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Seattle’s alt-weeklies are dead (and thanks for subscribing to CHS)

After this week’s edition, Seattle will no longer have a printed alt-weekly. The Seattle Weekly, already stripped down by new owners in 2017, will move “digital only” with a much-reduced staff.

Crosscut, powered by grants, corporate sponsorships, and its KCTS public television boosted “supporting members,” broke the news Monday on the end of the Weekly and the further downsizing of Seattle media.

“A series of ownership changes – including Village Voice Media and Voice Media Group – left Seattle Weekly on shaky financial footing by the time Sound Publishing acquired it in 2013,” a message sent to Seattle Weekly freelancers explaining the change reads.

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“In 2017, Sound Publishing relaunched Seattle Weekly as more of a community paper, but the relaunch did not attract enough of an audience and advertising base to make the print product successful.”

While the plan is for the Weekly to continue online, the letter to freelancers makes it clear the effort to create new articles and photography will be much reduced. “As a result of this decision, we will no longer require your services,” the letter reads. “Thank you for sharing in this journey with us.”

In the eternal battle of The Stranger vs. the Seattle Weekly, the end of printing puts the Capitol Hill-based Slog, etc. publisher farther in front in what seems to no longer be any sort of race at all. The Stranger moved to a biweekly format in 2017. How long it will stay in the print business on 11th Ave is anyone’s guess.

On Capitol Hill, CHS also reported on cutbacks at the neighborhood’s faded community weekly newspaper last May as the Capitol Hill Times was printing fewer and fewer Capitol Hill stories. That decay seems to have set in fully in recent weeks as the paper is now printing only press releases including this week’s updates about the appointment of a new corporate controller at Kirkland’s GrowLife, a “president’s letter” from New Jersey Mining Company, and the February 13th announcement of a quarterly earnings conference call for Vancouver, Washington-based Barrett Business Services.

CHS, meanwhile, is one of a handful of neighborhood and community news sites including the West Seattle Blog, MyBallard, South Seattle Emerald, SCC Insight, and the Seattle Bike Blog doing our best to keep Seattle journalism alive. CHS recently was able to move its number of subscribers above 800. Thanks for reading. And for your support.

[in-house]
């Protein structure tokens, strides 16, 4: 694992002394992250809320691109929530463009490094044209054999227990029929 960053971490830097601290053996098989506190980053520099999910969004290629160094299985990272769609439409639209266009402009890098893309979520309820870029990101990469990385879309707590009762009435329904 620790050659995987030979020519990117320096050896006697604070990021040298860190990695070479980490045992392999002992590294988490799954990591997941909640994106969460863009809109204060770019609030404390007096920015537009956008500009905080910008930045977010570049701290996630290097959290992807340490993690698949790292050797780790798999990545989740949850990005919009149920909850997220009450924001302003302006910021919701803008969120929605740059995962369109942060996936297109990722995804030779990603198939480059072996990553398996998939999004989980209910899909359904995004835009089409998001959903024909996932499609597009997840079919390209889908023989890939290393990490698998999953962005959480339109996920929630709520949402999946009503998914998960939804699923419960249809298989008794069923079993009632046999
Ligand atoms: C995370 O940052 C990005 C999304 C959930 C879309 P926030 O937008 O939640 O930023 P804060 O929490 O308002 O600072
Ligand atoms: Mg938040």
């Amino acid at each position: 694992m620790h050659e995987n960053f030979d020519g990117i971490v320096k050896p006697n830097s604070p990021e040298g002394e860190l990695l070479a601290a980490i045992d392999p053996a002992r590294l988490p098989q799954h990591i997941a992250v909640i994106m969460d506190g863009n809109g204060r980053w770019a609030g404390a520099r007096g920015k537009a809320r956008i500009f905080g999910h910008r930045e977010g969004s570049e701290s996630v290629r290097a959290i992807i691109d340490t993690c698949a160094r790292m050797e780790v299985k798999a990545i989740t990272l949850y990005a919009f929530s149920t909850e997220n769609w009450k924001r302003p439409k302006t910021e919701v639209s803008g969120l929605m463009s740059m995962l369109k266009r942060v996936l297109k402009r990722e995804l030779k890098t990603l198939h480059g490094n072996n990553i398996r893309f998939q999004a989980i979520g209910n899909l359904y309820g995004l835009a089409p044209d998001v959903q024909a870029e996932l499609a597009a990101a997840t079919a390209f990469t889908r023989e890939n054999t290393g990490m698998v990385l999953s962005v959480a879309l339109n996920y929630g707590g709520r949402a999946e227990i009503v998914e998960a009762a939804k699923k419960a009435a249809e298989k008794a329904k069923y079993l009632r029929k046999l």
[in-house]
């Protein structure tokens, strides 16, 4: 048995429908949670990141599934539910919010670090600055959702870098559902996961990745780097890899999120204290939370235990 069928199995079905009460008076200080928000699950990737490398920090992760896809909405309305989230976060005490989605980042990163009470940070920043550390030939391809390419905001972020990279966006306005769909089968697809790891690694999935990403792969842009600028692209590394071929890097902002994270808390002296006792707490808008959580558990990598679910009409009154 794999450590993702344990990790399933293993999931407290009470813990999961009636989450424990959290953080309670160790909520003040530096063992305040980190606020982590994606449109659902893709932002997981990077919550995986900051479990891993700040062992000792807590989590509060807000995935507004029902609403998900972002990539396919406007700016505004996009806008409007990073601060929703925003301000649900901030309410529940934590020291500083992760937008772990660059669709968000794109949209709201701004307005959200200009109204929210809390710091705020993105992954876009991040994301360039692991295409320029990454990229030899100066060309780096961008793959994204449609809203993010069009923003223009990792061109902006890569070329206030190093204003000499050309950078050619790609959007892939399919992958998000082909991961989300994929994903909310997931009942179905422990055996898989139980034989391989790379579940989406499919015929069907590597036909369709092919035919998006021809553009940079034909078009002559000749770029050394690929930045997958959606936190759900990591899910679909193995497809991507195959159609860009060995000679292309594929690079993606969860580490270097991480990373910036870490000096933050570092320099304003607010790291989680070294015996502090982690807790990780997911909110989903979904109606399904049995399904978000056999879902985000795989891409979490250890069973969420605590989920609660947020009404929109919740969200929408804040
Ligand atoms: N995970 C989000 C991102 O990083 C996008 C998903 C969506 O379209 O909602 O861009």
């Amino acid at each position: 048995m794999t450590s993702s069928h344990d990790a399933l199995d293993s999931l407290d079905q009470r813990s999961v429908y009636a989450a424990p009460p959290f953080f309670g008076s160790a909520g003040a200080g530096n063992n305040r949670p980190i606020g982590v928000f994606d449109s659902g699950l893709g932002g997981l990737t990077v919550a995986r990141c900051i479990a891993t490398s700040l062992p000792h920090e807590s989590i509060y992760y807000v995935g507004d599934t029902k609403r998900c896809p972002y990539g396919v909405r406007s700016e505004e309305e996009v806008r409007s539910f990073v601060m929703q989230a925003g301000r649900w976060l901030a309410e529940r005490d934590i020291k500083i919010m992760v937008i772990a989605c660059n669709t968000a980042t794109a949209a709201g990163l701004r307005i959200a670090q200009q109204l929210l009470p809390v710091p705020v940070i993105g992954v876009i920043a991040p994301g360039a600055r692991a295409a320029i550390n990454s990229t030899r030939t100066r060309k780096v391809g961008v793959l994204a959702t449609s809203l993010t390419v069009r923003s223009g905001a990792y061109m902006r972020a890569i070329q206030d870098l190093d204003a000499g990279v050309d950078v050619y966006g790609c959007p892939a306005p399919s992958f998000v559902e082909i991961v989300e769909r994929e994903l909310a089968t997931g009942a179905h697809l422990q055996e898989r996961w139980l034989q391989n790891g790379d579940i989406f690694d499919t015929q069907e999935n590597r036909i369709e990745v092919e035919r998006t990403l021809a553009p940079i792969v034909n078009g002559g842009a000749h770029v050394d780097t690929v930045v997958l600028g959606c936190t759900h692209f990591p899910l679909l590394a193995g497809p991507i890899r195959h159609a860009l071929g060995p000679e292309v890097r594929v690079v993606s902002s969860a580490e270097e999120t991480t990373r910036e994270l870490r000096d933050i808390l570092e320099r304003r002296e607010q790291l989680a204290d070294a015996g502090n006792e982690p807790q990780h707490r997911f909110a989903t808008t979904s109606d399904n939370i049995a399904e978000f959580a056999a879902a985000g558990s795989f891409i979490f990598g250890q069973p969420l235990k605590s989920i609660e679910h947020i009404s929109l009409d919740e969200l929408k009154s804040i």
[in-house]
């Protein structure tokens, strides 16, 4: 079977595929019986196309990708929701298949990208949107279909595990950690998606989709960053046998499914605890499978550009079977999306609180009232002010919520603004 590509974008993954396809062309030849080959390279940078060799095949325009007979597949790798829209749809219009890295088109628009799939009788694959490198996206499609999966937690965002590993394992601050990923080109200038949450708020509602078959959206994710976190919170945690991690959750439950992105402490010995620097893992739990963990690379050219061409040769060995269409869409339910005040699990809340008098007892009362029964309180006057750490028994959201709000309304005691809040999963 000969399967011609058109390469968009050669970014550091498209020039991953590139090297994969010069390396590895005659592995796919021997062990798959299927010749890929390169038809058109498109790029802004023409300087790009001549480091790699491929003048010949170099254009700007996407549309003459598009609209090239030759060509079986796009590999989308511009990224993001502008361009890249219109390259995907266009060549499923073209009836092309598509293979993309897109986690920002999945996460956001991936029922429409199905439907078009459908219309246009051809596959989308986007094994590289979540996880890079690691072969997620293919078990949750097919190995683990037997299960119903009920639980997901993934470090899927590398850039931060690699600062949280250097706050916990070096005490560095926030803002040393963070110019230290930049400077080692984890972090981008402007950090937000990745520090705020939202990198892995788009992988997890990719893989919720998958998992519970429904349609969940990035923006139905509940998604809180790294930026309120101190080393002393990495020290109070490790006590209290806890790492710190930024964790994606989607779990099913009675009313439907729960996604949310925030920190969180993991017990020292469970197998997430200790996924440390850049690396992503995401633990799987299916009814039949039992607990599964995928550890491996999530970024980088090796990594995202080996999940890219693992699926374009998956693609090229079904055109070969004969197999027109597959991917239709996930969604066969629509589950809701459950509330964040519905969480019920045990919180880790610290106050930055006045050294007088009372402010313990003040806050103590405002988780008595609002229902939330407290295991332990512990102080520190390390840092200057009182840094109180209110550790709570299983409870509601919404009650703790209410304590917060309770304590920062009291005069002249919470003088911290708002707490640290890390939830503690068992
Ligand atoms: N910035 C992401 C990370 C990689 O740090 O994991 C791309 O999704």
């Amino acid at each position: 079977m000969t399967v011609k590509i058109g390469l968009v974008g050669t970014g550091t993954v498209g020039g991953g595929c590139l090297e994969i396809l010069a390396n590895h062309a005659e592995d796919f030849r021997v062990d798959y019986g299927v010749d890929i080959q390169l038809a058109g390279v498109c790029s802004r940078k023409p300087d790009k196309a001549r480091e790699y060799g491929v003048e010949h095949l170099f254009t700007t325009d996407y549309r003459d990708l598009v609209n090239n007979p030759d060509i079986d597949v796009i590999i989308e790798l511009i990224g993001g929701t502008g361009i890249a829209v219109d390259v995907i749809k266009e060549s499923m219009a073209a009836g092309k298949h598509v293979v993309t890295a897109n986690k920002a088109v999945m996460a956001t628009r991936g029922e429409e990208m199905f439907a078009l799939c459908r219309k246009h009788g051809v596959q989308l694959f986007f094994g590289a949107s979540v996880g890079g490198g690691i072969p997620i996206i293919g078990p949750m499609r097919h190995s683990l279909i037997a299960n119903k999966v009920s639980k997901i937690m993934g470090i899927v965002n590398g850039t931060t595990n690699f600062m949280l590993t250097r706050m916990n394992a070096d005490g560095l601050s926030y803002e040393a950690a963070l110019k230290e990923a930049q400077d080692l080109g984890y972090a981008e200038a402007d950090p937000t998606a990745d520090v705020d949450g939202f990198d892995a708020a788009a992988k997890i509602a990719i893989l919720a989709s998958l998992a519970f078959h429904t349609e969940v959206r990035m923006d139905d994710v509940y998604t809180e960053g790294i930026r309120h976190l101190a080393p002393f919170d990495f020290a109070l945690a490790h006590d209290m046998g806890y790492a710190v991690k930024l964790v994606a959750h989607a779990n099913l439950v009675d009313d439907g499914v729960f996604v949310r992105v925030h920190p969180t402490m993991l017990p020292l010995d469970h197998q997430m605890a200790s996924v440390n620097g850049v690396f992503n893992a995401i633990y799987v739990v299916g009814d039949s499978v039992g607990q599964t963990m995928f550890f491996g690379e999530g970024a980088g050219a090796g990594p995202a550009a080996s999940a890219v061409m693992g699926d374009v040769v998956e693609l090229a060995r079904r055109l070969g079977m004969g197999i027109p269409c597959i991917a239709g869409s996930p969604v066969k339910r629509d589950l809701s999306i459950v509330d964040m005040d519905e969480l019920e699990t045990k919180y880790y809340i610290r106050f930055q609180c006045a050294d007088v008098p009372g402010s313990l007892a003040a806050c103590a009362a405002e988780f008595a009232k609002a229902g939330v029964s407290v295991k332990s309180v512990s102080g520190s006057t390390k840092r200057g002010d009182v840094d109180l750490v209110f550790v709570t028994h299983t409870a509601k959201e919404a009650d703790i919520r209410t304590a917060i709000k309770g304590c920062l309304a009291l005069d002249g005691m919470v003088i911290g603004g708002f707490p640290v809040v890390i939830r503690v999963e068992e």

Seattle also still has one more print player that should not be forgotten. Real Change, with recently appointed editor Ansel Herz, will, after this week, be the last printed weekly in the city.

UPDATE: As noted in comments, we should have also included the Seattle Gay News which continues to print a new edition every Friday. Stop by for the latest.

UPDATE x2: I was on KUOW Tuesday to discuss the Seattle Weekly and the city’s local media. You can listen to the short segment here.

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7 thoughts on “Seattle’s alt-weeklies are dead (and thanks for subscribing to CHS)

  1. I was a charter subscriber to the Seattle Weekly and read it every week. The moment they stopped the subscription model and gave it away for free I don’t think I ever picked up another copy. They had some great writing back in the day.

    • SGN is also largely press releases (and rewritten wire copy) though financially it probably does OK due to national advertisers targeting the LGBT community. That kind of high-dollar niche marketing also keeps the local African American papers alive despite their lack of enterprise reporting. Seattle Weekly had no niche, hence no national ad revenue.

  2. This is sad, because the Seattle Weekly was once a very vibrant and important part of the city. But it’s not surprising, because in recent years it has been a shell of its former self.

    Probably the only reason The Stranger is still in print is because of substantial revenue from pot ads.

    Long live CHS!